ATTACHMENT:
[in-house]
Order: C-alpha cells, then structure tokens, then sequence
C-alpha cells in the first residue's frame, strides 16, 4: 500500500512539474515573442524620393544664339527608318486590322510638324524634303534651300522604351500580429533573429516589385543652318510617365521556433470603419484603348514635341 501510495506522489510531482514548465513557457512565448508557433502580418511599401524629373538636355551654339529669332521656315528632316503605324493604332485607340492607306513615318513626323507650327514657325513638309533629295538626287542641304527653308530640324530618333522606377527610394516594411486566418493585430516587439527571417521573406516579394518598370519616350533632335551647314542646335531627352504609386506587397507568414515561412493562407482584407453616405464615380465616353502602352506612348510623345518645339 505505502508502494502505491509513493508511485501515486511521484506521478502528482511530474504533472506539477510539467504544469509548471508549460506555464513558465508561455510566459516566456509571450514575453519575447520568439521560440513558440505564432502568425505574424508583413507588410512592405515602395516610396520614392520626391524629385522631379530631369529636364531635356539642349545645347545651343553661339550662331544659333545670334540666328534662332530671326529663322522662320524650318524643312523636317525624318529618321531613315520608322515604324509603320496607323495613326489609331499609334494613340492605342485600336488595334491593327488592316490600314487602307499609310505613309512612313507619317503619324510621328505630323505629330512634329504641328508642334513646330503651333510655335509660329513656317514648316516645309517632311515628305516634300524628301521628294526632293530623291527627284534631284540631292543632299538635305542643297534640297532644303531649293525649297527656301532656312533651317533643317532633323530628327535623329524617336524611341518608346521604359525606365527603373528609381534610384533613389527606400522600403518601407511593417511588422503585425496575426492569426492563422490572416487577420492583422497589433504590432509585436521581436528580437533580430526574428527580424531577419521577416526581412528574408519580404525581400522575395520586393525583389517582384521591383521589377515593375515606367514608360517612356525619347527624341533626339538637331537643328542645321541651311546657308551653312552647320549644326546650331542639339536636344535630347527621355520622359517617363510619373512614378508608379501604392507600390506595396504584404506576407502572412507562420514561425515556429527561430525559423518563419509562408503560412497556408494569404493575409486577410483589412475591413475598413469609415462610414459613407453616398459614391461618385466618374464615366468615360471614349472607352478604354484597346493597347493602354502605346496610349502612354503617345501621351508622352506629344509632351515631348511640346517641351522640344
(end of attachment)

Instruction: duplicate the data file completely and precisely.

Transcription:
[in-house]
Order: C-alpha cells, then structure tokens, then sequence
C-alpha cells in the first residue's frame, strides 16, 4: 500500500512539474515573442524620393544664339527608318486590322510638324524634303534651300522604351500580429533573429516589385543652318510617365521556433470603419484603348514635341 501510495506522489510531482514548465513557457512565448508557433502580418511599401524629373538636355551654339529669332521656315528632316503605324493604332485607340492607306513615318513626323507650327514657325513638309533629295538626287542641304527653308530640324530618333522606377527610394516594411486566418493585430516587439527571417521573406516579394518598370519616350533632335551647314542646335531627352504609386506587397507568414515561412493562407482584407453616405464615380465616353502602352506612348510623345518645339 505505502508502494502505491509513493508511485501515486511521484506521478502528482511530474504533472506539477510539467504544469509548471508549460506555464513558465508561455510566459516566456509571450514575453519575447520568439521560440513558440505564432502568425505574424508583413507588410512592405515602395516610396520614392520626391524629385522631379530631369529636364531635356539642349545645347545651343553661339550662331544659333545670334540666328534662332530671326529663322522662320524650318524643312523636317525624318529618321531613315520608322515604324509603320496607323495613326489609331499609334494613340492605342485600336488595334491593327488592316490600314487602307499609310505613309512612313507619317503619324510621328505630323505629330512634329504641328508642334513646330503651333510655335509660329513656317514648316516645309517632311515628305516634300524628301521628294526632293530623291527627284534631284540631292543632299538635305542643297534640297532644303531649293525649297527656301532656312533651317533643317532633323530628327535623329524617336524611341518608346521604359525606365527603373528609381534610384533613389527606400522600403518601407511593417511588422503585425496575426492569426492563422490572416487577420492583422497589433504590432509585436521581436528580437533580430526574428527580424531577419521577416526581412528574408519580404525581400522575395520586393525583389517582384521591383521589377515593375515606367514608360517612356525619347527624341533626339538637331537643328542645321541651311546657308551653312552647320549644326546650331542639339536636344535630347527621355520622359517617363510619373512614378508608379501604392507600390506595396504584404506576407502572412507562420514561425515556429527561430525559423518563419509562408503560412497556408494569404493575409486577410483589412475591413475598413469609415462610414459613407453616398459614391461618385466618374464615366468615360471614349472607352478604354484597346493597347493602354502605346496610349502612354503617345501621351508622352506629344509632351515631348511640346517641351522640344